Documents associated with: World, The (London)
Record 13 of 168
System Number: 11987
Date: [25 November 1878?]
Author: James Anderson Rose
Recipient: Walker Martineau and Company
Repository: Library of Congress
Call Number: Manuscript Division, Pennell-Whistler Collection, PWC
Document Type: MsDc
In the High Court of Justice
Queens Bench Division
- v -
Extracts from Newspapers comprised in Plaintiffs Notice to admit
Walker Martineau & Co
[p. 2] The Architect
July 14 - 1877
Lastly, the mannerisms and errors of these pictures, whatever may be their extent are never affected or indolent. The Work is natural to the Painter, however strange to us, and it is wrought with utmost conscience of care, however far to his own or our desire the result may yet be incomplete - Scarcely so much can be said of any other Pictures of the modern Schools; their eccentricities are almost always in some degree forced; and their imperfections gratuitously, if not impertinently indulged. For Mr Whistler's own sake, no less than for the protection of the purchaser, Sir Coutts Lindsay ought not to have admitted Works
into the Gallery in which the ill-educated conceit of the Artist so nearly approached the aspect of wilful imposture - I have seen and heard much of Cockney impudence before now, but never expected to hear a Coxcomb ask 200 Guineas for flinging a pot of paint in the Public's face.
[p. 3] The World
July 18 - 1877
In the last number of Fors Clavigera, Mr Ruskin liberates his soul about the Grosvenor Gallery thus,
"Sir Coutts Lindsay is at present an Amateur in Art and Shopkeeping, He must take up either one or the other business if he would prosper in either - If he intends to manage the Grosvenor Gallery rightly he must not put his own Works in it until he can answer for their quality: if he means to be a Painter he must not at present superintend the erection of Public Buildings, or amuse himself with their decoration by China and Upholstery. The Upholstery of the Grosvenor Gallery is poor in itself and very grievously injurious to
the the best pictures it contains; while its glitter as unjustly veils the vulgarity of the worst"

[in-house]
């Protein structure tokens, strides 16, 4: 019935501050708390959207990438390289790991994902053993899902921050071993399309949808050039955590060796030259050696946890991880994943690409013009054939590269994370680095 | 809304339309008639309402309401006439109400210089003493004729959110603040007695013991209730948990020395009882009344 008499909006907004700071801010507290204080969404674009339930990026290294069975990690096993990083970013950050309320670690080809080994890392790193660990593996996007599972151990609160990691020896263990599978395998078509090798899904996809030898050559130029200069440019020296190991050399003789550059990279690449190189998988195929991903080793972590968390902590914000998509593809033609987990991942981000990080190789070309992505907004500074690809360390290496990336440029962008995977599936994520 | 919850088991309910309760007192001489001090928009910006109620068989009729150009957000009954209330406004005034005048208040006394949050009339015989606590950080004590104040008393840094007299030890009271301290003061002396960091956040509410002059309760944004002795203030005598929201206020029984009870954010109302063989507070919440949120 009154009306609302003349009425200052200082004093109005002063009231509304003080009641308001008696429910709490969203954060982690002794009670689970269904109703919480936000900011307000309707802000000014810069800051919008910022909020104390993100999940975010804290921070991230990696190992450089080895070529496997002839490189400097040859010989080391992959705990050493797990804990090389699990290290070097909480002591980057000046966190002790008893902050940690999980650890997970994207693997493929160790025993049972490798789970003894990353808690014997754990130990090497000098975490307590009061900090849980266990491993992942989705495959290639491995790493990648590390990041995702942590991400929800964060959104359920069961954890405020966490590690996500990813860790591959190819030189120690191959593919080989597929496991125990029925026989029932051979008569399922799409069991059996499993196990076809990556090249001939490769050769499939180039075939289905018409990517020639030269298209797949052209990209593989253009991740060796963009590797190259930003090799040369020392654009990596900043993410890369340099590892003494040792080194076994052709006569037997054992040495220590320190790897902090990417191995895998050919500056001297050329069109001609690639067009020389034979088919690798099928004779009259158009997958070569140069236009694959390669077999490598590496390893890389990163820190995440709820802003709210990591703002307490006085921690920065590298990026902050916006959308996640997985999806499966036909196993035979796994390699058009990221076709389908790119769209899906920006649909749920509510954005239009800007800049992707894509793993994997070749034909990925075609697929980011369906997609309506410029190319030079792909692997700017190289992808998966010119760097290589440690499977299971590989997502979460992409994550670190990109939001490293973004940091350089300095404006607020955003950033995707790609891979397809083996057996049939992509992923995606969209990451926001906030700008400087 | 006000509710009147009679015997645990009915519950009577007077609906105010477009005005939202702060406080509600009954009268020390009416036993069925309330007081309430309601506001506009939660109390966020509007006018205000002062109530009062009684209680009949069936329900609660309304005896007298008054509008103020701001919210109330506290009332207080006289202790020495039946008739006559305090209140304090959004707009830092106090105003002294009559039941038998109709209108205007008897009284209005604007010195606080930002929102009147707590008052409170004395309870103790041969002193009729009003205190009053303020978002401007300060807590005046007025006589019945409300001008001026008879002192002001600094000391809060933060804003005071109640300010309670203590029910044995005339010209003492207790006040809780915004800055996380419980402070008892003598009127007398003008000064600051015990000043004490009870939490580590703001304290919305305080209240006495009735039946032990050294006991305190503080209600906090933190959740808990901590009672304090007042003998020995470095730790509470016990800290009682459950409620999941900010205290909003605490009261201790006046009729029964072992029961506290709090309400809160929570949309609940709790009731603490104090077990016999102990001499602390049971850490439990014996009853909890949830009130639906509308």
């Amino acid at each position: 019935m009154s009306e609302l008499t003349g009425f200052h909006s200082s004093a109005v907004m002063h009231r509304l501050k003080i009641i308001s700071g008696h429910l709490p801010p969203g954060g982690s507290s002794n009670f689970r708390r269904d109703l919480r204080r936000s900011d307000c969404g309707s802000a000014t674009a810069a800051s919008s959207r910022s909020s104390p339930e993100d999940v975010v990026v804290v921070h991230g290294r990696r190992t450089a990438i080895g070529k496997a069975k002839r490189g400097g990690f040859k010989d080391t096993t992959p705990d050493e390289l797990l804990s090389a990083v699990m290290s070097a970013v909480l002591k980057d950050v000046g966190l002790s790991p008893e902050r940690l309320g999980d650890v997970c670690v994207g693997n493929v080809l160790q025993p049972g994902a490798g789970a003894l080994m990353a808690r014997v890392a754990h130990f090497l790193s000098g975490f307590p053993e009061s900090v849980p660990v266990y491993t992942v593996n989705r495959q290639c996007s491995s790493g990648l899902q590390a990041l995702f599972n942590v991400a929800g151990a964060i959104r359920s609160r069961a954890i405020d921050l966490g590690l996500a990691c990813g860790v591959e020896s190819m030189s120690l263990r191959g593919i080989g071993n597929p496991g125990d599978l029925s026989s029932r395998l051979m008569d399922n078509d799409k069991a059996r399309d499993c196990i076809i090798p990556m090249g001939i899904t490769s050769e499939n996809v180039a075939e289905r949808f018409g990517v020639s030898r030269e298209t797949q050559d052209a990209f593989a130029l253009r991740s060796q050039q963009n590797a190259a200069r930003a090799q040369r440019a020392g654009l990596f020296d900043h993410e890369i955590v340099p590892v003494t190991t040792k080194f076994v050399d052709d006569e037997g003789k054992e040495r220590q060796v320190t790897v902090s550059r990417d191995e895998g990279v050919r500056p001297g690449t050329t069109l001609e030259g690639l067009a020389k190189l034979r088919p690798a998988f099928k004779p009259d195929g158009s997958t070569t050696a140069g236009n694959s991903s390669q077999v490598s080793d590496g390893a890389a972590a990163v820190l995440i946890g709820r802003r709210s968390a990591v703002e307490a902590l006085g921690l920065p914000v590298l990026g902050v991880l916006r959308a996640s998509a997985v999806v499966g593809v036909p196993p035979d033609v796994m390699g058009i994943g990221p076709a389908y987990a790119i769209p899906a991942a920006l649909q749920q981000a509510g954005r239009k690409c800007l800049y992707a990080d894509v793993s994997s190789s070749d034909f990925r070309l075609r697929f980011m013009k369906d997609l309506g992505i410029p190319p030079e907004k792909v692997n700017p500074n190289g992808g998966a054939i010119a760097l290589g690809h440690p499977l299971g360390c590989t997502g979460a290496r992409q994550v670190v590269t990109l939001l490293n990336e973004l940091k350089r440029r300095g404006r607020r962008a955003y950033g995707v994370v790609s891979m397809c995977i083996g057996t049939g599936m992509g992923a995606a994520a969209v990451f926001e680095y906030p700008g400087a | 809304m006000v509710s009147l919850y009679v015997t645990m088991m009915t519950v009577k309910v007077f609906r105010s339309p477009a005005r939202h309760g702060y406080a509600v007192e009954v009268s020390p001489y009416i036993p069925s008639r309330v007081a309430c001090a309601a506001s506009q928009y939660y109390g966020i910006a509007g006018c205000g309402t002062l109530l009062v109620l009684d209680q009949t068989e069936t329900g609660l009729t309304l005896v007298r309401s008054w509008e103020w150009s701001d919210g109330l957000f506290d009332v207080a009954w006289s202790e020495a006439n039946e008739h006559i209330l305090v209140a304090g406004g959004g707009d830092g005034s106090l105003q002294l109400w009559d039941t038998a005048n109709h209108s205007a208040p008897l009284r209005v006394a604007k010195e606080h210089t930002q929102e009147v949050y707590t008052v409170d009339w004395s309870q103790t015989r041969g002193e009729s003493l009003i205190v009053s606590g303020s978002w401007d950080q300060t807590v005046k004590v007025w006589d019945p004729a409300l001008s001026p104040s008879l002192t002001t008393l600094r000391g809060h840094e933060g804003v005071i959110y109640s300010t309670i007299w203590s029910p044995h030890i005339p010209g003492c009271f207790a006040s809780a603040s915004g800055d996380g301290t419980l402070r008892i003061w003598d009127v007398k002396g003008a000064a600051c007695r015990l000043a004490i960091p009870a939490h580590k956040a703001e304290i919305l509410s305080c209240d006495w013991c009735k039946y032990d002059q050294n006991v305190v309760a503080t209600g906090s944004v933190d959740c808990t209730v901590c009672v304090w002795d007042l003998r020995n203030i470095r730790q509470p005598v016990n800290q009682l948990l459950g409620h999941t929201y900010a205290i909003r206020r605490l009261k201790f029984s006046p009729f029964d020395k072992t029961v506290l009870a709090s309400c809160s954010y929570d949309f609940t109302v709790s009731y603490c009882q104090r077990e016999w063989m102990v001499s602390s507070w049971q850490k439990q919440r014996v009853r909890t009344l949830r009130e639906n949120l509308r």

Of Mr Whistler he says:
"Scarcely so much can be said for any other pictures of the modern Schools their eccentricities are almost always in some degree forced, and their imperfections gratuitously if not [p. 4] impertinently indulged - For Mr Whistler's own sake, no less than for the protection of the purchaser Sir Coutts Lindsey ought not to have admitted Works into the Gallery in which the ill-educated conceit of the Artist so nearly approached the aspect of wilful imposture. I have seen and heard much of Cockney impudence before now, but never expected to hear a Coxcomb ask Two hundred Guineas for flinging a pot of paint in the public's face"
"Has corrupted the system of Art teaching all over England into a state of abortion and falsehood from which it will take 20 years to recover"
Also says that,
"The Professorships of Messrs Agnew at Manchester have covered the walls of that Metropolis with exchangeable property on the exchanges of which the Dealer always makes a commission and to which perhaps one canvas in a hundred is of some intrinsic value [p. 5] and may be hereafter put to quite a permanant use.
This is pleasant reading - I think I shall subscribe to the Fors Clavigera.
[p. 6] The Athenaem
July 21 - 1877
It is reported to be Mr Whistler's intention to bring an Action for Libel, or something analogous to that, against Mr Ruskin, on account of opinions expressed with regard to the Artist, his Works or both, we do not gather which.
1. [25 November 1878?]
The case of Whistler v. Ruskin was heard at the Queen's Bench of the High Court on 25-26 November 1878.
3. Walker Martineau and Company
Lawyers representing Ruskin.
This document consists of handwritten copies of three newspaper articles used as evidence in the Whistler v. Ruskin case.
Addd in another hand, possibly by J. A. Rose.
7. The Architect
This is an excerpt from Ruskin, John, 'Letter the Seventy-ninth' Fors Clavigera, 2 July 1877, pp. 181-213.
8. Coutts Lindsay
Sir Coutts Lindsay (1824-1913), Bart., co-founder of the Grosvenor Gallery [more]. JW exhibited seven oils at the 1st Summer Exhibition, Grosvenor Gallery, London, 1877 (cat. nos. 5, 6A, 6, 4, 8, 9 and one ex. cat). These were Nocturne in Blue and Silver (YMSM 113), Nocturne: Blue and Gold - Old Battersea Bridge (YMSM 140) as 'Nocturne in Blue and Silver', Nocturne: Grey and Gold - Westminster Bridge (YMSM 145), Nocturne in Black and Gold: The Falling Rocket (YMSM 170), Arrangement in Black and Brown: The Fur Jacket (YMSM 181) as 'Harmony in Amber and Black', Arrangement in Brown (YMSM 182) and Arrangement in Black, No. 3: Sir Henry Irving as Philip II of Spain (YMSM 187). Arrangement in Grey and Black, No. 2: Portrait of Thomas Carlyle (YMSM 137), was exhibited in the entrance gallery (ex. cat.).
Coutts Lindsay was an amateur artist.
11. Gordon Smith
12. Henry Cole
Sir Henry ('King') Cole (1808-1882), civil servant and museum director [more]. The title and position of Cole and Lindsey were being used by JW's lawyers to suggest Ruskin was extreme in his criticism of others beside JW.